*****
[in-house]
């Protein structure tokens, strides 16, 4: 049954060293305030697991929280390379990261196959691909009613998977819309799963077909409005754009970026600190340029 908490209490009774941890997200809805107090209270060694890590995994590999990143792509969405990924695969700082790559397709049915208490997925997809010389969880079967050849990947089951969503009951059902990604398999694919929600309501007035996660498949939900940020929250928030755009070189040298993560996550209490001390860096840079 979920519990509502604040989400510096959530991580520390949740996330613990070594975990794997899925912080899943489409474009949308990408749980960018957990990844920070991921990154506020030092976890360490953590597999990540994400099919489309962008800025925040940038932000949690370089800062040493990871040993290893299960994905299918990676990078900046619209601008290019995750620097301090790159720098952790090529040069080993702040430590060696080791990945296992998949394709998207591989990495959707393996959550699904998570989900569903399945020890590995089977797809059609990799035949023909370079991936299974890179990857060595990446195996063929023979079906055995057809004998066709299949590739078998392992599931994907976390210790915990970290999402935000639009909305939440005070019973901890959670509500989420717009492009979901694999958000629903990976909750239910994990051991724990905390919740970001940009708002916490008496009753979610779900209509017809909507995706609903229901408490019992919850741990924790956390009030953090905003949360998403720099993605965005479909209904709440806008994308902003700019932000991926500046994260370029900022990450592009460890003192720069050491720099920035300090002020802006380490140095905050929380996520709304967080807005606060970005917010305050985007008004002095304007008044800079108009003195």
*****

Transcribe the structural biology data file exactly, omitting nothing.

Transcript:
[in-house]
């Protein structure tokens, strides 16, 4: 049954060293305030697991929280390379990261196959691909009613998977819309799963077909409005754009970026600190340029 908490209490009774941890997200809805107090209270060694890590995994590999990143792509969405990924695969700082790559397709049915208490997925997809010389969880079967050849990947089951969503009951059902990604398999694919929600309501007035996660498949939900940020929250928030755009070189040298993560996550209490001390860096840079 979920519990509502604040989400510096959530991580520390949740996330613990070594975990794997899925912080899943489409474009949308990408749980960018957990990844920070991921990154506020030092976890360490953590597999990540994400099919489309962008800025925040940038932000949690370089800062040493990871040993290893299960994905299918990676990078900046619209601008290019995750620097301090790159720098952790090529040069080993702040430590060696080791990945296992998949394709998207591989990495959707393996959550699904998570989900569903399945020890590995089977797809059609990799035949023909370079991936299974890179990857060595990446195996063929023979079906055995057809004998066709299949590739078998392992599931994907976390210790915990970290999402935000639009909305939440005070019973901890959670509500989420717009492009979901694999958000629903990976909750239910994990051991724990905390919740970001940009708002916490008496009753979610779900209509017809909507995706609903229901408490019992919850741990924790956390009030953090905003949360998403720099993605965005479909209904709440806008994308902003700019932000991926500046994260370029900022990450592009460890003192720069050491720099920035300090002020802006380490140095905050929380996520709304967080807005606060970005917010305050985007008004002095304007008044800079108009003195």